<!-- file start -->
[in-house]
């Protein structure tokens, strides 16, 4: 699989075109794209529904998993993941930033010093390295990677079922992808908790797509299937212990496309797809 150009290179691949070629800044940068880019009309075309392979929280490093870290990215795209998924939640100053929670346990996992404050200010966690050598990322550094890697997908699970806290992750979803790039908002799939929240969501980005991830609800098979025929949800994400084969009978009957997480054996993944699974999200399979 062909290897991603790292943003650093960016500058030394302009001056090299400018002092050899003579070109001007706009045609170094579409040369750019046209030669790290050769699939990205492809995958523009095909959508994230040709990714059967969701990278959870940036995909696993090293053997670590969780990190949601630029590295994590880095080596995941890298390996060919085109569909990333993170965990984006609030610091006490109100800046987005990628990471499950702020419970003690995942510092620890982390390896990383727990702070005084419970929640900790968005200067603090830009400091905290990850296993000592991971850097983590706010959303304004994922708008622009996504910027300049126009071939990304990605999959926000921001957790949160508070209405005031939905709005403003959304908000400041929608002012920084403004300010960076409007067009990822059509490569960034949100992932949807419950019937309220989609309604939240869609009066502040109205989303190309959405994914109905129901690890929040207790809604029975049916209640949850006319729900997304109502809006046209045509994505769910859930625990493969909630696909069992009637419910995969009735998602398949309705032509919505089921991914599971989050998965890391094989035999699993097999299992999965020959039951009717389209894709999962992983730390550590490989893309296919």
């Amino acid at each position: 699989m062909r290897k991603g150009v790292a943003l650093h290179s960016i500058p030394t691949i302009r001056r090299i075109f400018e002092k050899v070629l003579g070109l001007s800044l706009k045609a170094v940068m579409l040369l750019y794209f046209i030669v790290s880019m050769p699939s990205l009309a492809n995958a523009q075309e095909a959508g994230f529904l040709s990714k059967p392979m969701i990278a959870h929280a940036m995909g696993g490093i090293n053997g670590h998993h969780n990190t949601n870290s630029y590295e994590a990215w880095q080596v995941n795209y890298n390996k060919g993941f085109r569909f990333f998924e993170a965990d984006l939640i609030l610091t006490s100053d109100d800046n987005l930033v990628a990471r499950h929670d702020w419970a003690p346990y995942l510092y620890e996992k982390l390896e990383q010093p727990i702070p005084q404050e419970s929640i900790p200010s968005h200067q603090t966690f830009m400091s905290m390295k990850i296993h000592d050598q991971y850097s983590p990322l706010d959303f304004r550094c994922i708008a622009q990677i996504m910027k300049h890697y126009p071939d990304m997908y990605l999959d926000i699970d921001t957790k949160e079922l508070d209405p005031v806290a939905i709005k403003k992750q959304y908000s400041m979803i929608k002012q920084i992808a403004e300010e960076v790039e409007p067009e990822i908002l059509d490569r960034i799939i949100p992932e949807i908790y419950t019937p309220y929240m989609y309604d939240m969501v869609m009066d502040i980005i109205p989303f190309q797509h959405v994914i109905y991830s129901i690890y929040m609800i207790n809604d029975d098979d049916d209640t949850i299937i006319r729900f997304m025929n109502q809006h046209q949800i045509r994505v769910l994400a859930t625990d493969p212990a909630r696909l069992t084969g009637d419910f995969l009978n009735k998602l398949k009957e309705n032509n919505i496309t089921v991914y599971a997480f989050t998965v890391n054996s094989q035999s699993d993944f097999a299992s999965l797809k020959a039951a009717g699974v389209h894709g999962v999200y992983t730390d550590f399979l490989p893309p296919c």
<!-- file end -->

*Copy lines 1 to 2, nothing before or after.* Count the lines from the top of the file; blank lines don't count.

[in-house]
């Protein structure tokens, strides 16, 4: 699989075109794209529904998993993941930033010093390295990677079922992808908790797509299937212990496309797809 150009290179691949070629800044940068880019009309075309392979929280490093870290990215795209998924939640100053929670346990996992404050200010966690050598990322550094890697997908699970806290992750979803790039908002799939929240969501980005991830609800098979025929949800994400084969009978009957997480054996993944699974999200399979 062909290897991603790292943003650093960016500058030394302009001056090299400018002092050899003579070109001007706009045609170094579409040369750019046209030669790290050769699939990205492809995958523009095909959508994230040709990714059967969701990278959870940036995909696993090293053997670590969780990190949601630029590295994590880095080596995941890298390996060919085109569909990333993170965990984006609030610091006490109100800046987005990628990471499950702020419970003690995942510092620890982390390896990383727990702070005084419970929640900790968005200067603090830009400091905290990850296993000592991971850097983590706010959303304004994922708008622009996504910027300049126009071939990304990605999959926000921001957790949160508070209405005031939905709005403003959304908000400041929608002012920084403004300010960076409007067009990822059509490569960034949100992932949807419950019937309220989609309604939240869609009066502040109205989303190309959405994914109905129901690890929040207790809604029975049916209640949850006319729900997304109502809006046209045509994505769910859930625990493969909630696909069992009637419910995969009735998602398949309705032509919505089921991914599971989050998965890391094989035999699993097999299992999965020959039951009717389209894709999962992983730390550590490989893309296919």